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Elizabeth Gryte Tribute 2007
 

Elizabeth Gryte Tribute 2007

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Throughout her professional...

Throughout her professional
and personal life, Elizabeth
Gryte demonstrated an
uncommon dedication and
commitment to easing the
settlement process for
refugees and immigrants upon
their arrival in Canada. For the last decade, Elizabeth
held the position of Manager
and, more recently, Director of
Settlement Programs for the
Ontario Region of Citizenship
and Immigration Canada (CIC). This is a tribute to Elizabeth, presented at the 2007 OCASI Professional Development Conference.

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    Elizabeth Gryte Tribute 2007 Elizabeth Gryte Tribute 2007 Presentation Transcript

    • Elizabeth Gryte 1948-2007 A Tribute
    • Throughout her professional and personal life, Elizabeth Gryte demonstrated an uncommon dedication and commitment to easing the settlement process for refugees and immigrants upon their arrival in Canada.
    • For the last decade, Elizabeth held the position of Manager and, more recently, Director of Settlement Programs for the Ontario Region of Citizenship and Immigration Canada (CIC)
    • Ratna Omidvar – Former President, OCASI I will forever remember Elizabeth for her wonderful jewellery and flamboyant colours. She had this wonderful silver necklace with a frog and I was always mesmerised by it. In the last few years Elizabeth and I connected on a personal level on a whole bunch of things, books, poetry, travel and pottery. We spent a lovely evening in Oslo talking about Canadian books.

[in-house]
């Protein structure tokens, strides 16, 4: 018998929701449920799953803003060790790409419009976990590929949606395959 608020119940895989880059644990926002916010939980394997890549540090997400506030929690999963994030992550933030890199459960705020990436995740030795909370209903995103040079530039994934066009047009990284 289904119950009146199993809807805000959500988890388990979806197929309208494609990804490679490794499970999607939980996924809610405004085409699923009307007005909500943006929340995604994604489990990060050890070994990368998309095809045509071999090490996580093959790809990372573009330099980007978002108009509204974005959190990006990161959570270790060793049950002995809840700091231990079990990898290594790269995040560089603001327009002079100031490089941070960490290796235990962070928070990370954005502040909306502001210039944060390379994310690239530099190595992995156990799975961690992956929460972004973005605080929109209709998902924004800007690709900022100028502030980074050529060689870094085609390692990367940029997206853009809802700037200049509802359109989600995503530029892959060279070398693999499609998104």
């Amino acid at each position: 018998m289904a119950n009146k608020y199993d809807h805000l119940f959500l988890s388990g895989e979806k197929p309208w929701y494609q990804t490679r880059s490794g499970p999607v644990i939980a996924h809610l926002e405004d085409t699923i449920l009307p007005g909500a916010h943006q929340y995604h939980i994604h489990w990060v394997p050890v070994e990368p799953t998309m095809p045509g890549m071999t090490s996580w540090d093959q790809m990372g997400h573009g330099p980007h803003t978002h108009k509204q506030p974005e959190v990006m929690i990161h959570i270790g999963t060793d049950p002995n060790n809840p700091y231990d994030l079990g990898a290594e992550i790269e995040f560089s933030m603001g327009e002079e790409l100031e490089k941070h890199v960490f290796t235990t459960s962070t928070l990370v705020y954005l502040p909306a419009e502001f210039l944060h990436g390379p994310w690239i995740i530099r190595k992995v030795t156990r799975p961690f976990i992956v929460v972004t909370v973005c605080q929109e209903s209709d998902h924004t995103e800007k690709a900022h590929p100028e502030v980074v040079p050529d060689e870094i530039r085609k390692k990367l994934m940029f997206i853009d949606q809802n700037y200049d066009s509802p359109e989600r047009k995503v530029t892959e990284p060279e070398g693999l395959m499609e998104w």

• But we spent most of our time talking about her passion - immigrants and refugees. In her office she had all these mementoes that she had received from refugees and there was always a wonderful and very personal story attached to each of them. She was so dedicated to their well being.
    • For this and so much more, I will always remember Elizabeth with great respect, fondness and admiration. Ratna Omidvar - Executive Director, Maytree Foundation
    • Kemi Jacobs - Former Director, OCASI Elizabeth was a consistent champion for immigration to Canada and was instrumental in the creation of several programs which provided critical supports to newcomers.
    • Although Elizabeth was often the 'face' of Citizenship and Immigration Canada to many advocates who pushed for improved services for newcomers, and that ' face', was (by definition) often on the opposite side of the line, Elizabeth's commitment to settlement was never questioned. Kemi Jacobs – Toronto Community Housing Corporation